American Lawyer editor-in-chief Aric Press keynotes the May print issue, which contains the 25th-anniversary report on the AmLaw 100, with an exceptionally thoughtful, candid and concise essay (here, sub. req’d). In it, Mr. Press faces the accusation that has often been leveled at his publication over the years: That (and this is my paraphrase) the American legal profession wouldn’t be the indecorous, avaricious mess it is today if it weren’t for American Lawyer founder Steven Brill and the price of everything/value of nothing reportage he pioneered.
To his credit, Mr. Press takes the contention seriously. To his even greater credit, he addresses it fairly and openmindedly, in the process offering some valuable insights about how we got here and where we’re going. Near the beginning, he comments:
Information turned loose on any environment has the power to warp it, and law firms proved as susceptible as other human enterprises. Is there more talk now of commerce and earnings in the top echelon of a profession that once didn't engage in such open banter? Yes. Does that make for a healthier marketplace? We think so. Does it mean that profit is the only value or measure by which a firm should measure itself? No. And lawyers and firms that operate as though it were have only themselves to blame for their choices—and their pernicious influence on lawyers at large.
Press goes on to catalogue a number of “disruptive” real-world market forces operating on large law firms’ clients over the last 50 years or so that would inevitably have expanded the footprint of BigLaw in the service economy, driven up the scope and price of high-end legal services, engorged the income of the lawyers that provide them, and thus ignited greater competition among law firms for both legal talent and legal business. You can quibble with Press’s choice of factors, how he characterizes them, and their relative importance; what you can’t argue with is his conclusion that, given the evolution of our national and world economy, the competitive and venal preoccupations of the profession widely bemoaned today were and remain inevitable. Let me say it again: inevitable.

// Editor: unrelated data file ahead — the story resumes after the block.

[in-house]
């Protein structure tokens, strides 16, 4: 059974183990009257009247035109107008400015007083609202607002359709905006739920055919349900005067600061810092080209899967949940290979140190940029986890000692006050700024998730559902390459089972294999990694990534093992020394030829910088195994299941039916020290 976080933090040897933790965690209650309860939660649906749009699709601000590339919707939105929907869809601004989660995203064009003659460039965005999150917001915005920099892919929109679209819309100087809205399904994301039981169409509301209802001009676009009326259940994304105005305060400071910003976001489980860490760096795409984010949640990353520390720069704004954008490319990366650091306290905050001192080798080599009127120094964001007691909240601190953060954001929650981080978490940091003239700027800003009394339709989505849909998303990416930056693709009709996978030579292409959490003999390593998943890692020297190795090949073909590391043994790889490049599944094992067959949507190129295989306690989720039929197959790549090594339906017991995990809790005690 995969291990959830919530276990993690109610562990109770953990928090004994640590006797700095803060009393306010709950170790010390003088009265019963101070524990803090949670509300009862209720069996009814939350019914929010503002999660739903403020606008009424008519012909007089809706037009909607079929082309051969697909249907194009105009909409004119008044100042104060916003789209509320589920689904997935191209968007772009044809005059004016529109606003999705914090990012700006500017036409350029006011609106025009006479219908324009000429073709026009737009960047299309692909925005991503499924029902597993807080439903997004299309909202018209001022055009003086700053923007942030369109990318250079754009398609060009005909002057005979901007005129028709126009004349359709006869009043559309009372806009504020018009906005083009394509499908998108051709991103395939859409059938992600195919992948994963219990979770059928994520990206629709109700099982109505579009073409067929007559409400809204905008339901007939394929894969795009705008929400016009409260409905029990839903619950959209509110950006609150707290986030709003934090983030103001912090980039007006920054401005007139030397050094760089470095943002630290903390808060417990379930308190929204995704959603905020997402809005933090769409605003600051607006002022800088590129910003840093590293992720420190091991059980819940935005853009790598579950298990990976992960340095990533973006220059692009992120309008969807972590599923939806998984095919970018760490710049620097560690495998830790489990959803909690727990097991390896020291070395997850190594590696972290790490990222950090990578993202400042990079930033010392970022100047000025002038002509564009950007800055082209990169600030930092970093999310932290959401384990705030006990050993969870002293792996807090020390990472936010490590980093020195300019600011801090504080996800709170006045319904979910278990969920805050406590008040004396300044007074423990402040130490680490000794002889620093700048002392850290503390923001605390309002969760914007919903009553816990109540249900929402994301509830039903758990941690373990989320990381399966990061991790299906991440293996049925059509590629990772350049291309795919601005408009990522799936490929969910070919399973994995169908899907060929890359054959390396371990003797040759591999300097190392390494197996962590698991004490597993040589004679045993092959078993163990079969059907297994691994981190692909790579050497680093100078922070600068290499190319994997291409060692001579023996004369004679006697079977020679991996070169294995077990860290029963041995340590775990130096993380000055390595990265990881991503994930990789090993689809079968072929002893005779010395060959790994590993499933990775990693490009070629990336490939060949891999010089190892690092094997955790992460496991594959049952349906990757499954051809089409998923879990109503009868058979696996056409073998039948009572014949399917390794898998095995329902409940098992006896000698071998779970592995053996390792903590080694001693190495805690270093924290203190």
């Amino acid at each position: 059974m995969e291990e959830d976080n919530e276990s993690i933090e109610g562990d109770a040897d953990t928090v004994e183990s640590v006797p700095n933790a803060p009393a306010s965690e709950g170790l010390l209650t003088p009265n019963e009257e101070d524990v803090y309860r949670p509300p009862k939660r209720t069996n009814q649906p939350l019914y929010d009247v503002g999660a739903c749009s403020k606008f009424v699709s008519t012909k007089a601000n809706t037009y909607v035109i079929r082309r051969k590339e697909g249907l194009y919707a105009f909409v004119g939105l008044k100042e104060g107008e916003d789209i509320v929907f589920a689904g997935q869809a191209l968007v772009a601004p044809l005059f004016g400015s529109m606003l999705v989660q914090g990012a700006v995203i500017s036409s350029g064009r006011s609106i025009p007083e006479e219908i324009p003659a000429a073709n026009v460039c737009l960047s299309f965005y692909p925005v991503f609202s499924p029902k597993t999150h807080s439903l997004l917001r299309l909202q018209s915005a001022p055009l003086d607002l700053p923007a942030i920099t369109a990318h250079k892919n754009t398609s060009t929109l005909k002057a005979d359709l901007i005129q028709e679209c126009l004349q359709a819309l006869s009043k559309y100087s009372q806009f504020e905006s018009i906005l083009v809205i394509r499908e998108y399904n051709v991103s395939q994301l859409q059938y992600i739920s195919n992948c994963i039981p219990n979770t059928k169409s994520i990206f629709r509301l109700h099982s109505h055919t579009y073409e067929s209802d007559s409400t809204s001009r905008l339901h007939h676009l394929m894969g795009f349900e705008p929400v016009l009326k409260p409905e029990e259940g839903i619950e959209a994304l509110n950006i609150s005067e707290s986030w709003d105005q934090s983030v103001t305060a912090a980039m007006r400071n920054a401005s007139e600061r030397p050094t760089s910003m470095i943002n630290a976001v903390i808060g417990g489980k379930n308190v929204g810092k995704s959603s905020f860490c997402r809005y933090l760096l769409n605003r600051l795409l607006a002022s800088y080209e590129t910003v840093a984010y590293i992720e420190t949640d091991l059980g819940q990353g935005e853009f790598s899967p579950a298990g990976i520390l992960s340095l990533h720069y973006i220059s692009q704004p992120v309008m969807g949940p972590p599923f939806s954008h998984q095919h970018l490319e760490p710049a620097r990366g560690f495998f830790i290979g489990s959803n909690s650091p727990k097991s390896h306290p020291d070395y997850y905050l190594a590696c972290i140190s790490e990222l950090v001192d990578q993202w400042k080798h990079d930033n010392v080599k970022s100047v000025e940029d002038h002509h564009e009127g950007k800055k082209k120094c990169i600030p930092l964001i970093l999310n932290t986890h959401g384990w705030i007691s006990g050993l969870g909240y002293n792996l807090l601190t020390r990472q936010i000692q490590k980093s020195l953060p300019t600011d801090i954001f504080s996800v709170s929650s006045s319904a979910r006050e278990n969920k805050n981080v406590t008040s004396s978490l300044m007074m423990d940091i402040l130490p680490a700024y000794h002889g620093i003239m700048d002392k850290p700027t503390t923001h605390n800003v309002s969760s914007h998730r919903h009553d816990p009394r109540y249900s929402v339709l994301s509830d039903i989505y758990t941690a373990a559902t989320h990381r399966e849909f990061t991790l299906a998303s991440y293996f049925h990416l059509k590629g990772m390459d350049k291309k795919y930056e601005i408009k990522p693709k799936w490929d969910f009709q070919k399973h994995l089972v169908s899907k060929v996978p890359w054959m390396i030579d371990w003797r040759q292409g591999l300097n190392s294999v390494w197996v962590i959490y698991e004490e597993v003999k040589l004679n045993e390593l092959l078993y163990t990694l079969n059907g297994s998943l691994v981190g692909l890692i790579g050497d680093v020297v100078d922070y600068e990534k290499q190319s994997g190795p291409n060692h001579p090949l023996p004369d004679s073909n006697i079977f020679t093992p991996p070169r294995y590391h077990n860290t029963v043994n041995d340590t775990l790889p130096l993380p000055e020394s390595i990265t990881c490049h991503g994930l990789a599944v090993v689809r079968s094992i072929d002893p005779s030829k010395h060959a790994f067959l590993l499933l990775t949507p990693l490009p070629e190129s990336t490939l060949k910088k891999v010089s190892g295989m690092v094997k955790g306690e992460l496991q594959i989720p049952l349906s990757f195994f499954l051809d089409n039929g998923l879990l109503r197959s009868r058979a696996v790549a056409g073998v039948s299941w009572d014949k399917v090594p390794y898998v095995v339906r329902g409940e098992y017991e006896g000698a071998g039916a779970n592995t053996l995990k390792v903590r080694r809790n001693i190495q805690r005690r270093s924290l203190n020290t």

Press then tries to imagine what a competitive market for legal services would look like without the market information The American Lawyer purveys:
Financial information would have been no less important; it just would have been held in fewer hands. There were other economic surveys when The Am Law 100 appeared: Pricewaterhouse's was fading, and Citibank's was surging. But their results were (and are) closely held, their comparison data purposefully limited and blinded. The traders—merger-minded consultants and recruiters—would have episodic data, again closely held. And we in the press, as we chronicled firm rises and falls, would have reported financials as we found them, occasionally, anecdotally, erratically.
This is one place where I disagree. Information wants to be free, and if the trade press hadn’t freed it, someone else would have. The early 20th-century regime that viewed discussion of firm finances not only as unseemly but as an unethical form of (heaven forfend) advertising was bound to fracture one way or another in a free-market economy. History chose Bates v. Arizona and its progeny, which (oversimplifying a bit) invoked the First Amendment to prevent guild regulation of speech designed to suppress competition among guild members.
In the absence of a transformation of commercial speech doctrine that seems unlikely in the foreseeable future, information on law firm economics will remain beyond the reach of parochial professional regulation. It’s fair to ask whether that’s a good thing, and if so for whom. I think there is an obvious answer that, while by no means original, is not nearly widely enough recognized.
In my next post, I’ll tell you what I think that answer is. As thanks for making it to the end of this one, I’ll foreshadow by suggesting that, while the new game is not without its costs, its winners are ultimately the clients—if they play the game sensibly. And that, I will argue, is just as it should be.